It's easy to think that many foods in California originated right here.
But as we've seen, that's far from the truth. This is Egypt. The cradle
of civilization and the birthplace of many foods we Californians have
come to call our own.
We're rightfully proud of our "young" California wines, but
the Egyptians have a leg up. They've been cultivating wine grapes for
more than 5000 years. During the age of the pharaohs, the best wines were
set-aside for royalty. Even buried with them.
Egypt's fertility springs from the Nile, the world's longest river. Beginning
deep in the heart of Africa, it winds its way 4000 miles north to the
Mediterranean. In this desert country, a narrow strip of irrigated land
feeds some 60 million people. Egyptian chef Sameh Samaan says, "This
is called 'jack grout' and it's with herbs and olive oil
an Italian dish." And while Egyptian chefs adapt local ingredients
to please western palates, ancient flavors and traditional foods are always
close at hand.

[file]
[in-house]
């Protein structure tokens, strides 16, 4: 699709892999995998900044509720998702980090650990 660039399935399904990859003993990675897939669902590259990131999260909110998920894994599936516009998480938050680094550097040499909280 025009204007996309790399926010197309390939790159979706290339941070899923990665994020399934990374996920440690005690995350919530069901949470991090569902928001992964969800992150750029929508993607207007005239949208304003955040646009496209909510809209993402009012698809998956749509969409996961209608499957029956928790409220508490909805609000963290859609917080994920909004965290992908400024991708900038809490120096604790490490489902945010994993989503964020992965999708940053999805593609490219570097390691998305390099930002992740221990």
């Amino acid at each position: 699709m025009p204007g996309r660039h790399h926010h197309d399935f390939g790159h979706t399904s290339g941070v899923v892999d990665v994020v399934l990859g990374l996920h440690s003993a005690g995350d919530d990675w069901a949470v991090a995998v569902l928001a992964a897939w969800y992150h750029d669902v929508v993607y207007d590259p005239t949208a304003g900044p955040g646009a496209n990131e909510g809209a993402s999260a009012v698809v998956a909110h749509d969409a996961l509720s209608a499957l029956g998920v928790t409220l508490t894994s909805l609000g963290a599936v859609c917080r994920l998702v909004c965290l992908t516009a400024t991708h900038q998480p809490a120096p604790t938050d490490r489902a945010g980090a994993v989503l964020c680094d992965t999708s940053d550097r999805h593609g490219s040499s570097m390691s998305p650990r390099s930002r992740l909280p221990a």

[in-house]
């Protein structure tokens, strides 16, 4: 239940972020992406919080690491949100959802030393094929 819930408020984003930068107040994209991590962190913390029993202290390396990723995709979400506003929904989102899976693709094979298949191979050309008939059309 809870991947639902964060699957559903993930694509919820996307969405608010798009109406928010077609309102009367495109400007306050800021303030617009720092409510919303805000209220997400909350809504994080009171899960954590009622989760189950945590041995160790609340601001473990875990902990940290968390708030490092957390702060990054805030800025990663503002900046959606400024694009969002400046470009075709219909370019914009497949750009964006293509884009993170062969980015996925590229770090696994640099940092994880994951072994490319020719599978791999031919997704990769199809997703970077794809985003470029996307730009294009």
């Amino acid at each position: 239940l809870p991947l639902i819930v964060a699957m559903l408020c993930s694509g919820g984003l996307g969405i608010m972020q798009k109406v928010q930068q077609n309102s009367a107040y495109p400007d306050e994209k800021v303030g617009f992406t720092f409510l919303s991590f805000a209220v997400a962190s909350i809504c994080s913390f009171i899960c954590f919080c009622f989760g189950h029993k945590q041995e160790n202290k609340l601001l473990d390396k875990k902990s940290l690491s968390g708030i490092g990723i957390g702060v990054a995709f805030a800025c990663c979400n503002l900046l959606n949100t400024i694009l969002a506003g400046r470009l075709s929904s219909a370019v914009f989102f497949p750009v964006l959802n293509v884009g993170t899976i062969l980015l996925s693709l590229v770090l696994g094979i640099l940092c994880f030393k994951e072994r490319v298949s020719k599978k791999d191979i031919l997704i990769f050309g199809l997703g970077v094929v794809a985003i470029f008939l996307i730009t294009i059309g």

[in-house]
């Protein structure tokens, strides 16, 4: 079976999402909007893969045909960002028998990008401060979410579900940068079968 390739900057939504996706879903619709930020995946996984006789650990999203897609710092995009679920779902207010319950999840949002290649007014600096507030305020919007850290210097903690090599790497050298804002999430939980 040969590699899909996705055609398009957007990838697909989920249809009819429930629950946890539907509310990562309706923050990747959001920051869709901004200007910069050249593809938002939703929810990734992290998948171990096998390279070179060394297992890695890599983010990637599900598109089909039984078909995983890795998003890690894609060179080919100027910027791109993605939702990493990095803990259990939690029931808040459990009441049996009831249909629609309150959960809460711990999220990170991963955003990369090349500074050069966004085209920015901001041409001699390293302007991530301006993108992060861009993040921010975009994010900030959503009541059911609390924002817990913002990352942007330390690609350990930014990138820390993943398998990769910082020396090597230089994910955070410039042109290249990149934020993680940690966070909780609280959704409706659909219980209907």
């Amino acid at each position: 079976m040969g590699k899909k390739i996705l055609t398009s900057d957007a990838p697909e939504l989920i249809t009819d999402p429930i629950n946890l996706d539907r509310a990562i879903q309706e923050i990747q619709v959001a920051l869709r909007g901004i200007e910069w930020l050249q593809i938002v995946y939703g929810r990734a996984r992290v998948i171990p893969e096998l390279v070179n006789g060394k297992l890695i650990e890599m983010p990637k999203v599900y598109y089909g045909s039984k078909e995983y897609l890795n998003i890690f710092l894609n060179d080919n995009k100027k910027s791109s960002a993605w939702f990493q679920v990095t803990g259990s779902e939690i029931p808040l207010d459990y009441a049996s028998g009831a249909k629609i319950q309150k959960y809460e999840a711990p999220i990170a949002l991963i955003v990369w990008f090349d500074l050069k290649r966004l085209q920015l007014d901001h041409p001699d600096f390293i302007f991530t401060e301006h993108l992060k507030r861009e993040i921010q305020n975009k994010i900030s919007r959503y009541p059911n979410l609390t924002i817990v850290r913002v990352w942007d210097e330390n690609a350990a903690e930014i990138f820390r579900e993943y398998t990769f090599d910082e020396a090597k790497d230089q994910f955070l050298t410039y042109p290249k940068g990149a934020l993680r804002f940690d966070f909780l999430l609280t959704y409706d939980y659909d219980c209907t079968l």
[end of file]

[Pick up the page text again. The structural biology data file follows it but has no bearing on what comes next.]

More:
By 2600 BC, Egyptians were in the bread-baking business: they discovered
sourdough as a leavening agent. So, sorry San Francisco
had it first.
While pre-made hummus, tahini, and tabouli are easy to find in California
grocery stores (there are even dry mixes where you just add water), baba
ghanoush is harder to come by. So here's an easy recipe to make fresh
(makes 8 appetizer servings)
2 pounds peeled, cooked crushed eggplant
2 cloves (or more for garlic lovers) minced garlic
2 tablespoons lemon juice
1/4 to 3/4 cup chopped tomatoes
1 tablespoon olive oil
salt and pepper to taste
2 tablespoons chopped mint
Combine all ingredients, reserving a bit of mint to sprinkle on top of
the dip. Serve with warm wedges of pita bread. You can lightly sprinkle
paprika on top for additional color.